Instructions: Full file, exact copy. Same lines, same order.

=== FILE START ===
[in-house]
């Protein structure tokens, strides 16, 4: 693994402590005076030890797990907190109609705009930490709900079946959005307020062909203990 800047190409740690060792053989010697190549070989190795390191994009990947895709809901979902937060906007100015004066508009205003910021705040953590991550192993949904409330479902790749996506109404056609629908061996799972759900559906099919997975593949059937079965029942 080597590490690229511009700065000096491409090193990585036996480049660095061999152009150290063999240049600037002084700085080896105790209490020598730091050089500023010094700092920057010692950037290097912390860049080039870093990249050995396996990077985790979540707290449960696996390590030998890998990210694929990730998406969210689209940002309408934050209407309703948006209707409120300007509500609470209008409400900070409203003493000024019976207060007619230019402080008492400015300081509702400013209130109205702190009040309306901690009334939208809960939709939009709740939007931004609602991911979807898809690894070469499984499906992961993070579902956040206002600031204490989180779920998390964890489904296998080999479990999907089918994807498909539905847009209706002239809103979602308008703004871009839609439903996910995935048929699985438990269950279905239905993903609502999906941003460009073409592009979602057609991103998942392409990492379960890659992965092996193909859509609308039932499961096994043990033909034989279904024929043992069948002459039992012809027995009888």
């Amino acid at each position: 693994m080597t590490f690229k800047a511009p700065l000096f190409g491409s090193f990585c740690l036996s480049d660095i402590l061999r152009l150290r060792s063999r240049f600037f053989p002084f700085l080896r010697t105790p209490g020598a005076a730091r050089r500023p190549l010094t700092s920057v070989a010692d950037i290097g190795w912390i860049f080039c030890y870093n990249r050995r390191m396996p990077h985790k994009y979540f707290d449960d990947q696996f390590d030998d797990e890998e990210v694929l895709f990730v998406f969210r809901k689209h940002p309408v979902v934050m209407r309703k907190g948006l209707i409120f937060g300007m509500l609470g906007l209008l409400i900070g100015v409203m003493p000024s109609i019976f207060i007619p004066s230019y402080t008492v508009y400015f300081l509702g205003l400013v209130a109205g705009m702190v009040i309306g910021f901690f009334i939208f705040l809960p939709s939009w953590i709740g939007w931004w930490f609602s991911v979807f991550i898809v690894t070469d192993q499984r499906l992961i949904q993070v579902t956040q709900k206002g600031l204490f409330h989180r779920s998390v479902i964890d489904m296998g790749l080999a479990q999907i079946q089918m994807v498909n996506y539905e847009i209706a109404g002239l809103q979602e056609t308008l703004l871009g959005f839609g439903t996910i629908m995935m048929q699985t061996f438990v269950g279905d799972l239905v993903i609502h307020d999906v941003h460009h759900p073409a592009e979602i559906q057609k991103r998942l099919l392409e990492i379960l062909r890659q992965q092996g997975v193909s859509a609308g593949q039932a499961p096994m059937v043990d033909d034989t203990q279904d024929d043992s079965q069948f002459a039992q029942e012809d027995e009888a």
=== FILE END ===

[in-house]
């Protein structure tokens, strides 16, 4: 693994402590005076030890797990907190109609705009930490709900079946959005307020062909203990 800047190409740690060792053989010697190549070989190795390191994009990947895709809901979902937060906007100015004066508009205003910021705040953590991550192993949904409330479902790749996506109404056609629908061996799972759900559906099919997975593949059937079965029942 080597590490690229511009700065000096491409090193990585036996480049660095061999152009150290063999240049600037002084700085080896105790209490020598730091050089500023010094700092920057010692950037290097912390860049080039870093990249050995396996990077985790979540707290449960696996390590030998890998990210694929990730998406969210689209940002309408934050209407309703948006209707409120300007509500609470209008409400900070409203003493000024019976207060007619230019402080008492400015300081509702400013209130109205702190009040309306901690009334939208809960939709939009709740939007931004609602991911979807898809690894070469499984499906992961993070579902956040206002600031204490989180779920998390964890489904296998080999479990999907089918994807498909539905847009209706002239809103979602308008703004871009839609439903996910995935048929699985438990269950279905239905993903609502999906941003460009073409592009979602057609991103998942392409990492379960890659992965092996193909859509609308039932499961096994043990033909034989279904024929043992069948002459039992012809027995009888």
């Amino acid at each position: 693994m080597t590490f690229k800047a511009p700065l000096f190409g491409s090193f990585c740690l036996s480049d660095i402590l061999r152009l150290r060792s063999r240049f600037f053989p002084f700085l080896r010697t105790p209490g020598a005076a730091r050089r500023p190549l010094t700092s920057v070989a010692d950037i290097g190795w912390i860049f080039c030890y870093n990249r050995r390191m396996p990077h985790k994009y979540f707290d449960d990947q696996f390590d030998d797990e890998e990210v694929l895709f990730v998406f969210r809901k689209h940002p309408v979902v934050m209407r309703k907190g948006l209707i409120f937060g300007m509500l609470g906007l209008l409400i900070g100015v409203m003493p000024s109609i019976f207060i007619p004066s230019y402080t008492v508009y400015f300081l509702g205003l400013v209130a109205g705009m702190v009040i309306g910021f901690f009334i939208f705040l809960p939709s939009w953590i709740g939007w931004w930490f609602s991911v979807f991550i898809v690894t070469d192993q499984r499906l992961i949904q993070v579902t956040q709900k206002g600031l204490f409330h989180r779920s998390v479902i964890d489904m296998g790749l080999a479990q999907i079946q089918m994807v498909n996506y539905e847009i209706a109404g002239l809103q979602e056609t308008l703004l871009g959005f839609g439903t996910i629908m995935m048929q699985t061996f438990v269950g279905d799972l239905v993903i609502h307020d999906v941003h460009h759900p073409a592009e979602i559906q057609k991103r998942l099919l392409e990492i379960l062909r890659q992965q092996g997975v193909s859509a609308g593949q039932a499961p096994m059937v043990d033909d034989t203990q279904d024929d043992s079965q069948f002459a039992q029942e012809d027995e009888a």